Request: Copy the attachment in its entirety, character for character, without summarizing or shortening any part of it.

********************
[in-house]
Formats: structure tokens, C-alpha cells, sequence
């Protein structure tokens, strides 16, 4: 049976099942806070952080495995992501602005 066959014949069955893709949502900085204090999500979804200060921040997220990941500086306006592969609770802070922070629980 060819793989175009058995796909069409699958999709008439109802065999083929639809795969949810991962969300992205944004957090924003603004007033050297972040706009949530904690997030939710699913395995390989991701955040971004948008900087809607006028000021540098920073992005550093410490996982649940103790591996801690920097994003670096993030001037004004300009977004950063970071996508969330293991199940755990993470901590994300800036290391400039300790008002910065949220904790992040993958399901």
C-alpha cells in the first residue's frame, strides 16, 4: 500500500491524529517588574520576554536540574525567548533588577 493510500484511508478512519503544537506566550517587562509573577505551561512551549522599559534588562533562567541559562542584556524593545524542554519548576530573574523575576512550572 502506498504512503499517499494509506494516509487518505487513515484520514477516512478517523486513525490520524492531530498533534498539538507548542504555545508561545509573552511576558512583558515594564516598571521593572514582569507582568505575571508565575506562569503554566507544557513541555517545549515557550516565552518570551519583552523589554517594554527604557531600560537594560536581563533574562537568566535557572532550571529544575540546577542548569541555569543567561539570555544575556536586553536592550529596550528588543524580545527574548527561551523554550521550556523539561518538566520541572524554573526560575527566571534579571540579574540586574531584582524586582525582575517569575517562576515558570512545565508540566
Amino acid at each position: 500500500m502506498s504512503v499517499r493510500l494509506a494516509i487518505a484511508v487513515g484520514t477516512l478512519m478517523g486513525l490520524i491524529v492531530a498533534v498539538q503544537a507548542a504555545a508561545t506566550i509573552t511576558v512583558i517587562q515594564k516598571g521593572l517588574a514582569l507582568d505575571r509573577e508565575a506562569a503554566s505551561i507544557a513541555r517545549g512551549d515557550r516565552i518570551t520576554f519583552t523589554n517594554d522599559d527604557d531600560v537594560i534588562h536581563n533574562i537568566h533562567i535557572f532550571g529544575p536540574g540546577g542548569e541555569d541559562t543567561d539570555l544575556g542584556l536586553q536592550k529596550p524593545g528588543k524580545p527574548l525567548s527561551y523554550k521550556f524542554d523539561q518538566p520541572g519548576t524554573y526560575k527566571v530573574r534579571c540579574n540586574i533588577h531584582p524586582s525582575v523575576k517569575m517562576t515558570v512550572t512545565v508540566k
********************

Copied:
[in-house]
Formats: structure tokens, C-alpha cells, sequence
């Protein structure tokens, strides 16, 4: 049976099942806070952080495995992501602005 066959014949069955893709949502900085204090999500979804200060921040997220990941500086306006592969609770802070922070629980 060819793989175009058995796909069409699958999709008439109802065999083929639809795969949810991962969300992205944004957090924003603004007033050297972040706009949530904690997030939710699913395995390989991701955040971004948008900087809607006028000021540098920073992005550093410490996982649940103790591996801690920097994003670096993030001037004004300009977004950063970071996508969330293991199940755990993470901590994300800036290391400039300790008002910065949220904790992040993958399901």
C-alpha cells in the first residue's frame, strides 16, 4: 500500500491524529517588574520576554536540574525567548533588577 493510500484511508478512519503544537506566550517587562509573577505551561512551549522599559534588562533562567541559562542584556524593545524542554519548576530573574523575576512550572 502506498504512503499517499494509506494516509487518505487513515484520514477516512478517523486513525490520524492531530498533534498539538507548542504555545508561545509573552511576558512583558515594564516598571521593572514582569507582568505575571508565575506562569503554566507544557513541555517545549515557550516565552518570551519583552523589554517594554527604557531600560537594560536581563533574562537568566535557572532550571529544575540546577542548569541555569543567561539570555544575556536586553536592550529596550528588543524580545527574548527561551523554550521550556523539561518538566520541572524554573526560575527566571534579571540579574540586574531584582524586582525582575517569575517562576515558570512545565508540566
Amino acid at each position: 500500500m502506498s504512503v499517499r493510500l494509506a494516509i487518505a484511508v487513515g484520514t477516512l478512519m478517523g486513525l490520524i491524529v492531530a498533534v498539538q503544537a507548542a504555545a508561545t506566550i509573552t511576558v512583558i517587562q515594564k516598571g521593572l517588574a514582569l507582568d505575571r509573577e508565575a506562569a503554566s505551561i507544557a513541555r517545549g512551549d515557550r516565552i518570551t520576554f519583552t523589554n517594554d522599559d527604557d531600560v537594560i534588562h536581563n533574562i537568566h533562567i535557572f532550571g529544575p536540574g540546577g542548569e541555569d541559562t543567561d539570555l544575556g542584556l536586553q536592550k529596550p524593545g528588543k524580545p527574548l525567548s527561551y523554550k521550556f524542554d523539561q518538566p520541572g519548576t524554573y526560575k527566571v530573574r534579571c540579574n540586574i533588577h531584582p524586582s525582575v523575576k517569575m517562576t515558570v512550572t512545565v508540566k